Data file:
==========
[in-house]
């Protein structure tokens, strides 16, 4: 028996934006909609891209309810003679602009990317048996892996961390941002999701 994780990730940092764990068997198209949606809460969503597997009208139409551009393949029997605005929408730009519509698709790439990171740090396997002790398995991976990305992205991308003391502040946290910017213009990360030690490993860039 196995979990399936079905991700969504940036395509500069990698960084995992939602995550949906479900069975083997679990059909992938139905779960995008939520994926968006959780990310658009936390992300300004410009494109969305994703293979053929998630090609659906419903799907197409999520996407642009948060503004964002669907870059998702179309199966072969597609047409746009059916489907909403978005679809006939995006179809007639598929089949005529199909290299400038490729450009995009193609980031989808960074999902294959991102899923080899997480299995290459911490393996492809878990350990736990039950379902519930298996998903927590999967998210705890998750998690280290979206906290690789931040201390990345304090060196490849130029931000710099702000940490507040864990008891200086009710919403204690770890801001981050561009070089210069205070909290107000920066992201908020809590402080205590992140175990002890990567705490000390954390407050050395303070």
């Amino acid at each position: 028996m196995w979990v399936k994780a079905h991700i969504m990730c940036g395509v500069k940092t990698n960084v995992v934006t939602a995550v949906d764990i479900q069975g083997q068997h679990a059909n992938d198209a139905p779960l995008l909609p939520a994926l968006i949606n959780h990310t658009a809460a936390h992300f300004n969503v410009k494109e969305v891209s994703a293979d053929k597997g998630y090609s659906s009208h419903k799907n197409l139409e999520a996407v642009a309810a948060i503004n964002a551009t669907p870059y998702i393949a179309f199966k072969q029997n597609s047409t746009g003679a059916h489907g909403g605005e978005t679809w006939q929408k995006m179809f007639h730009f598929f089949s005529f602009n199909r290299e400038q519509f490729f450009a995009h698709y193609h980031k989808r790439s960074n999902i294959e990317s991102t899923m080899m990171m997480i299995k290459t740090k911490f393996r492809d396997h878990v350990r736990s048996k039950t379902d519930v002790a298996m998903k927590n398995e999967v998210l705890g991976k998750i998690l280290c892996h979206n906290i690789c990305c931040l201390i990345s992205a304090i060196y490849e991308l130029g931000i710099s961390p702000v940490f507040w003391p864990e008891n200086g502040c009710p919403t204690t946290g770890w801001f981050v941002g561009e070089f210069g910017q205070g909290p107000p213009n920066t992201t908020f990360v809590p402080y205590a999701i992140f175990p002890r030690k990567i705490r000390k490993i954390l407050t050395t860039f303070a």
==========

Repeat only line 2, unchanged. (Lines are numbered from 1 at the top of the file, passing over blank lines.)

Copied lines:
């Protein structure tokens, strides 16, 4: 028996934006909609891209309810003679602009990317048996892996961390941002999701 994780990730940092764990068997198209949606809460969503597997009208139409551009393949029997605005929408730009519509698709790439990171740090396997002790398995991976990305992205991308003391502040946290910017213009990360030690490993860039 196995979990399936079905991700969504940036395509500069990698960084995992939602995550949906479900069975083997679990059909992938139905779960995008939520994926968006959780990310658009936390992300300004410009494109969305994703293979053929998630090609659906419903799907197409999520996407642009948060503004964002669907870059998702179309199966072969597609047409746009059916489907909403978005679809006939995006179809007639598929089949005529199909290299400038490729450009995009193609980031989808960074999902294959991102899923080899997480299995290459911490393996492809878990350990736990039950379902519930298996998903927590999967998210705890998750998690280290979206906290690789931040201390990345304090060196490849130029931000710099702000940490507040864990008891200086009710919403204690770890801001981050561009070089210069205070909290107000920066992201908020809590402080205590992140175990002890990567705490000390954390407050050395303070």